Sociology and Religion: A Collection of Readings

Sociology and Religion: A Collection of Readings

Sociology and Religion: A Collection of Readings

Sociology and Religion: A Collection of Readings


Karl Marx (1818-1883) was a dialectical materialist; he combined the Hegelian idea that reality emerges from an endless series of contradictions with Ludwig Feurbach's materialism, the belief that matter was the only and ultimate reality. Hegel was wrong, Marx argued, not about dialectics, but about making the dialectic spiritual. The ultimate reality is not spirit (or Spirit ) but matter. Political and social reality is shaped by struggles between social classes over control of the material modes of production.

Because there is no such thing as spirit, religion must be an illusion, part of the "superstructure" of reality generated by underlying reality of the material substructure. It is one of the techniques that the ruling class (whoever controls the modes of production) uses to keep the subject class under control. It is an opiate, a drug that immobilizes the subject class with the hope of a spiritual reward as a substitute for material possessions.

Marx was more than just a philosopher, however. He was also a messianic prophet who preached to the workers of the world the need to throw off the chains of oppression with which the bourgeoisie (the ruling class) had bound them. It was therefore not enough to reveal that religion was an illusion. Religion must be denounced as the enemy of the working class. To throw off its chains, the working class must dispose of religion. Hence the prophetic fervor of his attack on religion. Curiously enough, his own Marxist philosophy would eventually become a quasi-religion in its own right and Marx himself the Moses of the new faith. In a nice historical irony that that faith was used in Eastern Europe to control the people and to provide its own promise of an eventual materialist paradise. Marxism itself had become an opiate for the people, one that worked only when enforced at gunpoint.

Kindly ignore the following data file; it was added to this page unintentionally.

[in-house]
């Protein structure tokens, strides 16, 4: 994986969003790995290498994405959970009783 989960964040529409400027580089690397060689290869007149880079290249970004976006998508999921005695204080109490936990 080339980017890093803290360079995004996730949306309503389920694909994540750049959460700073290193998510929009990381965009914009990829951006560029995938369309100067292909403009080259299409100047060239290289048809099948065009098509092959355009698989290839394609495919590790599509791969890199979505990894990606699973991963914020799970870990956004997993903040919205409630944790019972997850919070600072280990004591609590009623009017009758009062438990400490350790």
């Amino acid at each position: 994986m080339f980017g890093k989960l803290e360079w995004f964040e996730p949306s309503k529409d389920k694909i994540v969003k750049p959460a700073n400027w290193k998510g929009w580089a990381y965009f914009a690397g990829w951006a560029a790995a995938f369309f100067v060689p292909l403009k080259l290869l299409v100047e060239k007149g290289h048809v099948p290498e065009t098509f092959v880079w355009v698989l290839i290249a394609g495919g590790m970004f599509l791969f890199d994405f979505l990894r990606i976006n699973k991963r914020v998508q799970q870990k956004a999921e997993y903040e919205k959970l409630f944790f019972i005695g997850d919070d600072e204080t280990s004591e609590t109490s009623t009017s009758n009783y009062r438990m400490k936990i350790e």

Obviously, Marx had a point. Religion has often been a toot in the hands of rulers and a means for cowing people into submission.

Marx owed his popularity to the incisiveness of his historical analysis, the toughness of his materialism, and the enthusiasm of his vision. Precisely because he admitted only material reality, his doctrine was considered to be scientific; and precisely because of the seeming inevitability of the dialectic that he described, those who followed his faith believed that they would triumph, they would "bury" capitalism as once boasted by Nikita Khrushchev, Soviet party boss in the late 1950s and early 1960s.

After the collapse of the Iron Curtain in 1990, the weaknesses of Marxism were revealed to everyone. But Marx's notion that religion was a means of social domination and control can stand alone and does not need the rest of his philo-

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